LYME DISEASE CAUCUS & CHILD ACT 2021: The Congressional Lyme Disease Caucus is a bi-partisan group working together in the U.S. House of Representatives to take action on Lyme & tick-borne disease issues. They have been staunch friends to the Lyme community. There is a new bill about to be introduced into the House of Representatives by long-time Lyme Caucus Chair Congressman Christopher Smith (NJ-04-R), and to date, there are several co-sponsors: new Lyme Caucus Co-Chair, Rep. Henry Cuellar (TX-28-D), Lyme Caucus Member Rep. Bill Posey (FL-8-R), and Rep. Josh Gottheimer (NJ-5-D),  and Rep. Brian Fitzpatrick (PA-1-R).

Lyme and Kids in School

Congressman Smith is seeking co-sponsors for the bill from the members of the Congressional Lyme Disease Caucus. A letter has been sent to them from the office of Congressman Smith asking for Caucus Member co-sponsorship for the bill. The title of the legislation is “Children Inflicted by Lyme Disabilities Act 2021,” or “CHILD Act 2021.” The purpose of the bill is “To amend the Individuals with Disabilities Education Act (IDEA) to recognize more clearly that Lyme disease can cause disabilities that affect the education of children and to enhance educational services and related services for children with Lyme disease and other tick-borne diseases and for other purposes.”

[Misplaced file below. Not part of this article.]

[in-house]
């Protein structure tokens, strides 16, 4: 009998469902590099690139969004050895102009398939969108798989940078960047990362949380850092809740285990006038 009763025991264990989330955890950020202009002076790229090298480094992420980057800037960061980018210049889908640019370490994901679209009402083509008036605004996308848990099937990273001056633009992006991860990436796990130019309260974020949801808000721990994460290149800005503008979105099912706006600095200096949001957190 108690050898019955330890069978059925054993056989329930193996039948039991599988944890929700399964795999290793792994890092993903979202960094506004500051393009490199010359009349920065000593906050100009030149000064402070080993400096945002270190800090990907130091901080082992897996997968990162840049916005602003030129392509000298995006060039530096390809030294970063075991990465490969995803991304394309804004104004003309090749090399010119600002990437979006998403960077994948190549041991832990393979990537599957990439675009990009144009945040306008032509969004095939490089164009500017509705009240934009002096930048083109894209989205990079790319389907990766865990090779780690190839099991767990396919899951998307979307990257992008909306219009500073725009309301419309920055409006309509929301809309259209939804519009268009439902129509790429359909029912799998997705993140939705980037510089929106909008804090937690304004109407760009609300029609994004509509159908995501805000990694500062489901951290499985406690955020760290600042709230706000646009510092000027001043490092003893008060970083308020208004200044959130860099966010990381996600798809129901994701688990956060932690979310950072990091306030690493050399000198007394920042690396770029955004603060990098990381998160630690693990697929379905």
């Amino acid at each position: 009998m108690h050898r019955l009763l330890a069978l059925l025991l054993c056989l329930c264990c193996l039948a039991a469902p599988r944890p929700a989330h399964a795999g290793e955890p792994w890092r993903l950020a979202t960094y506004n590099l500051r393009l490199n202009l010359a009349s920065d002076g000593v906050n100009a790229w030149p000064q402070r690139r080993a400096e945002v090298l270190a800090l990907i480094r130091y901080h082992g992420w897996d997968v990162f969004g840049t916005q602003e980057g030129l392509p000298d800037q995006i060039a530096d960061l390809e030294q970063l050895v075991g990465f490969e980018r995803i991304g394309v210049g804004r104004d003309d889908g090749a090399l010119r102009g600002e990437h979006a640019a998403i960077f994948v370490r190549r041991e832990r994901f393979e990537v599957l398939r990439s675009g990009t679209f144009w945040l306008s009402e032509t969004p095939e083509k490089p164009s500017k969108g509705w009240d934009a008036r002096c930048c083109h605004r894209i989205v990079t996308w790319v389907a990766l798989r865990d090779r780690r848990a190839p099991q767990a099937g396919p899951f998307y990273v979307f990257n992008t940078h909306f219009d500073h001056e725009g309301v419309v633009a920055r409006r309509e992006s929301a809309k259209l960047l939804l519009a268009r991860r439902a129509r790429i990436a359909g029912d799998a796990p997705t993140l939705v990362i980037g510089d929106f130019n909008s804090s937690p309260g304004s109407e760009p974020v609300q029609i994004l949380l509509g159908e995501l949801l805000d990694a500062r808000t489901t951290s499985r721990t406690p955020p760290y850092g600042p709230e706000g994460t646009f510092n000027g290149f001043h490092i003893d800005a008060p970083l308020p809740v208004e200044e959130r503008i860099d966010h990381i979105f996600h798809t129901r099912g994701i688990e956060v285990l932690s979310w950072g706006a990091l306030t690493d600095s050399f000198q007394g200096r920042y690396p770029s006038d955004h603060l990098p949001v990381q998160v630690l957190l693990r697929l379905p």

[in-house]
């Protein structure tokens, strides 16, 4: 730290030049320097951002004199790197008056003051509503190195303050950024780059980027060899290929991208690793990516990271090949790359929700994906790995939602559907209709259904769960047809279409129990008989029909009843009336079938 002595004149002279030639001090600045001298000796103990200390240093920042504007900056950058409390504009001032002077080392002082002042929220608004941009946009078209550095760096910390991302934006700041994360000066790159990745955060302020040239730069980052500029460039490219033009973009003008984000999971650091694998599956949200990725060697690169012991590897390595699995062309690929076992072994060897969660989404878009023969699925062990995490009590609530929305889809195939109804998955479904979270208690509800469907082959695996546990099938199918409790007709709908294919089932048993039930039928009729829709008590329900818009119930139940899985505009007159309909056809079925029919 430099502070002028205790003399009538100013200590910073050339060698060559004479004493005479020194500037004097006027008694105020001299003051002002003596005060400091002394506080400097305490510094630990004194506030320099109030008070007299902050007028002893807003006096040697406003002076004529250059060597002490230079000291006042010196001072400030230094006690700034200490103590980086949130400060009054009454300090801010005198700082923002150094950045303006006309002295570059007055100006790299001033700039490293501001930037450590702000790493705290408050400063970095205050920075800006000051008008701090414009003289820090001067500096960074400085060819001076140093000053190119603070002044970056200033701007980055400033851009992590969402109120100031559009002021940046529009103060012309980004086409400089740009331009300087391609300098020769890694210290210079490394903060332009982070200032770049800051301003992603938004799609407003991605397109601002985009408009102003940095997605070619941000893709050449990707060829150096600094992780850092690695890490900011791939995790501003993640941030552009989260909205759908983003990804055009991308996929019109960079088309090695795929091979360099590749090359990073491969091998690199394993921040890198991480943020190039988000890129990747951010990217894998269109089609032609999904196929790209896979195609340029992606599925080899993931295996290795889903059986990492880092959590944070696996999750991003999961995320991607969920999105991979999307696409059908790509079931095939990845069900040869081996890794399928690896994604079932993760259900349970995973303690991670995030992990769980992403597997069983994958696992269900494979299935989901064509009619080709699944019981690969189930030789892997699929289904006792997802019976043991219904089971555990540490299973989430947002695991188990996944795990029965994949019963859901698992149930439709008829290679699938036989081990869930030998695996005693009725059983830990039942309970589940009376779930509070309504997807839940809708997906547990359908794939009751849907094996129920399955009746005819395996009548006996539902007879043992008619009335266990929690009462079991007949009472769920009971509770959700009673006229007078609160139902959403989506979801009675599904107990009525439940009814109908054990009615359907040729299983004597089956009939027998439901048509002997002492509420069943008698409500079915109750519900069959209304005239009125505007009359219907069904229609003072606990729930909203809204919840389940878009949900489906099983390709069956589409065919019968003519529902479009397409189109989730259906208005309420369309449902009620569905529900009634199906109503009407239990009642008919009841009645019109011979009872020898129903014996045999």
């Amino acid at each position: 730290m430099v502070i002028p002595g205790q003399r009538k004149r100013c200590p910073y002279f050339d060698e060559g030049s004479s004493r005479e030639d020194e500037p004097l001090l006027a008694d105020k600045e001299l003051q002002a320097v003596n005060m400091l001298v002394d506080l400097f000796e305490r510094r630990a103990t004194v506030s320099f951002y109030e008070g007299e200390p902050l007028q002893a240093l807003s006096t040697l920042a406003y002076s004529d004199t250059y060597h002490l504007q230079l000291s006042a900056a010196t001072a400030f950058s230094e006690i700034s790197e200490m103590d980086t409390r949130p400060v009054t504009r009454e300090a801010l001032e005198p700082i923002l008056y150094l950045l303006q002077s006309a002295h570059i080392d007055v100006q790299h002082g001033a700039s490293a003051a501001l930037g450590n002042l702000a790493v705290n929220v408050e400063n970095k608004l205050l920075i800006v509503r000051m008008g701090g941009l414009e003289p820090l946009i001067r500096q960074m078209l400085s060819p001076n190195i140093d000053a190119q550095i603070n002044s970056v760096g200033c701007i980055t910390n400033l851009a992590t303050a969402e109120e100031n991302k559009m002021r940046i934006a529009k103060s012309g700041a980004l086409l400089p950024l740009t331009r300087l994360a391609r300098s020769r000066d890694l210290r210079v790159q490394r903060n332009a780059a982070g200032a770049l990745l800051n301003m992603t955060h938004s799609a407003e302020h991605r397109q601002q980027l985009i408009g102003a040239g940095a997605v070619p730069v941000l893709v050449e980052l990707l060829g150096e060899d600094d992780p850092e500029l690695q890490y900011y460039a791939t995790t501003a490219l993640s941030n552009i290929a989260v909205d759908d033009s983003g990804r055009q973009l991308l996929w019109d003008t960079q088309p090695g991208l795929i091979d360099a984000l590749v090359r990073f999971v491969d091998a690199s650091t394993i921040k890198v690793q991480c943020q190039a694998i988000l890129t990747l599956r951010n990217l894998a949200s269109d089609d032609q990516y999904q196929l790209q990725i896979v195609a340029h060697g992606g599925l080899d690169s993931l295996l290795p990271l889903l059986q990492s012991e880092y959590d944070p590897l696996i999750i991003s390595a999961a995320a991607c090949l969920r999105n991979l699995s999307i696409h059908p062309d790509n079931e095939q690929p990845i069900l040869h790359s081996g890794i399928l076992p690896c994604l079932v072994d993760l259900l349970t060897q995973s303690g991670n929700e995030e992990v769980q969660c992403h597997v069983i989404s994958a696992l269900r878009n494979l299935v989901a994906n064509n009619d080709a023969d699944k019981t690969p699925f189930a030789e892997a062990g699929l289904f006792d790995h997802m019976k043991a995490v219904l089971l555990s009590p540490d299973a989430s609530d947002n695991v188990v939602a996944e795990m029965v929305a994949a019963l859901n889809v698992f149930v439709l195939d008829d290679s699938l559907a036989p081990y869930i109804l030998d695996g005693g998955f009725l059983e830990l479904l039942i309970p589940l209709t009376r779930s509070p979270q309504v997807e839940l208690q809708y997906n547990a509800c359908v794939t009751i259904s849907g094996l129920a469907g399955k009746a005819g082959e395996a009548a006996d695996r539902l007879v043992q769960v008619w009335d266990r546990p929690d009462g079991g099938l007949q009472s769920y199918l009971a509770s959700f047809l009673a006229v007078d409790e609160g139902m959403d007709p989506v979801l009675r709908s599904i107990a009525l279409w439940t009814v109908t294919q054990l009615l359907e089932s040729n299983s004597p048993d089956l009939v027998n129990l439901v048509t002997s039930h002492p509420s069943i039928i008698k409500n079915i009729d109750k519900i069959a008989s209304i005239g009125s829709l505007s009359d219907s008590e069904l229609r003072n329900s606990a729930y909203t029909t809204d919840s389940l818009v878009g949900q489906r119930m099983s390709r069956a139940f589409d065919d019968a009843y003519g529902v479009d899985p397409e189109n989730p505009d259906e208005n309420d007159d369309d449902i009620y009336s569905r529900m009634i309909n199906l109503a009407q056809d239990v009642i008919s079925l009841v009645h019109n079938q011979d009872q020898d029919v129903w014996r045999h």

WHAT YOU CAN DO IMMEDIATELY (May 26 & 27): The Lyme Disease Association urges you to contact the Caucus members (listed below) by fax or phone and tell them it is important to sign on as a co-sponsor to this bill. Tell them they have received a letter from the Smith office. If they did not receive it, or they have questions, they can contact Kelsey Griswold at the Smith office.

You can also contact your own Congress Member if they are not one of the co-sponsors listed above. Tell them to contact the Office of Congressman Christopher Smith for details and to sign on to the bill. Must be done by Thursday night.